When we examine the “all possible worlds” idea, we find that this conception fails to properly address God’s meticulous, exhaustive sovereignty over all of His creation. It also fails to properly address God’s timelessness in His exercise of exhaustive sovereignty.

It seems to me that this desire to hold to *true* counterfactuals is grounded in an assumption of the *ability* for autonomy. In reality, we find no such grounds in Scripture. “The mind of man plans his way, But the LORD directs his steps.” Or, “The king’s heart is {like} channels of water in the hand of the LORD; He turns it wherever He wishes. “. We have a desire to further our illusory goal of autonomy, and thereby project our finitude on God’s ordination – and from that ordination, on His thoughts concerning it. Yet, “For My thoughts are not your thoughts, Nor are your ways My ways,” declares the LORD. This is not a matter of *degree*, but of *category*. God is not “less finite” in His thoughts and actions, but *infinite*. Thus, God’s thoughts concerning His creation are not *less finite*, but *infinite*. Since they are timeless thoughts, there is no linearity, and there is no “progression” to them. To say that this is so, is to misunderstand the nature of the thoughts possessed by an eternal, immutable, infinite God.

To say that, for instance, it is *possible* that one of our Lord’s bones would be broken, is to overthrow the purposes of God’s sovereign ordination. The very idea of counter-factuals necessitates that they be *counter-possible*. That is the contention I’m trying to convey, despite my inferiority of language.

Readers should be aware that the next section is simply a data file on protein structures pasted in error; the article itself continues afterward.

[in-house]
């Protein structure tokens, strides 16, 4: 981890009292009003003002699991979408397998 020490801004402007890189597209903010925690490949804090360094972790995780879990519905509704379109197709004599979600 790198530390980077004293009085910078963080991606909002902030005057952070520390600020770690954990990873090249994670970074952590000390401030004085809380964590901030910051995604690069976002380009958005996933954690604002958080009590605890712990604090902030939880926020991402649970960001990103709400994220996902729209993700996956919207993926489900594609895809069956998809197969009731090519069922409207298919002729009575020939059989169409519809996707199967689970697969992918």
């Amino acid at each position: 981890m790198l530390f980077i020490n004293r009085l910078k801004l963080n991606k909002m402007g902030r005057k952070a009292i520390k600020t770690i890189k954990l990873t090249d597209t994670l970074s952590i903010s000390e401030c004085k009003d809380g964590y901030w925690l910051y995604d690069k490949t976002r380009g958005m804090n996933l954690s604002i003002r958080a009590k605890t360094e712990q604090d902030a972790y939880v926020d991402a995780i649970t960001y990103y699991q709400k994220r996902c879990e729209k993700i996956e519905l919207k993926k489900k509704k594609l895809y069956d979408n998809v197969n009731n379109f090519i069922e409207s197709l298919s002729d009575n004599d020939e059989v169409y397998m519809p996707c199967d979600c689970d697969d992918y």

If: God has decreed in himself, from all eternity, by the most wise and holy counsel of his own will, freely and unchangeably, all things, whatsoever comes to pass.
Then: Nothing that God has NOT decreed in himself, from all eternity, by the most wise and holy counsel of his own will, freely and unchangeably, CAN come to pass.

In other word, God’s decree fixes, without one possible iota of deviation, that which CAN come to pass. Alternate possibilities are thereby utterly, definitionally, *impossible*.

Take this argument:
God is necessary in all possible worlds. God is necessarily immutable in all possible worlds. God’s decree is immutable in all possible worlds. All possible worlds are identical. Modal collapse results – there is one possible world.

Does that make it plainer, what I’m saying? Unless you want to strip out the *rest* of God’s attributes, “all possible worlds” is incoherent. There are no “counter-factuals” if you really hold to God’s absolute sovereignty. Only those who wish to posit a will in man independent from the ordination of God can seek to preserve this idea.

While we can *conceive* of a world in which counter-factuals are “true” – this does not mean such a world is possible. It only means that we are finite, and think in finite terms. For “…the Glory of Israel will not lie or change His mind; for He is not a man that He should change His mind.” “Declaring the end from the beginning, And from ancient times things which have not been done, Saying, ‘My purpose will be established, And I will accomplish all My good pleasure’; Calling a bird of prey from the east, The man of My purpose from a far country. Truly I have spoken; truly I will bring it to pass. I have planned [it, surely] I will do it.”

To say it is *possible* that God NOT do as He has eternally decreed – or that it is *possible* that God decreed things otherwise, is to so badly maul the doctrine of God as to leave it an unrecognisably mangled heap! God in his immutable perfection (wanting nothing to complete Him, lacking nothing, without fault) timelessly ordained all that He pleased to bring about.

The wonder and majesty of this conception, I fear, has been badly impugned by this idea of “all possible worlds”. While I am a rather weak vessel to attempt to do so, I feel that it must be answered.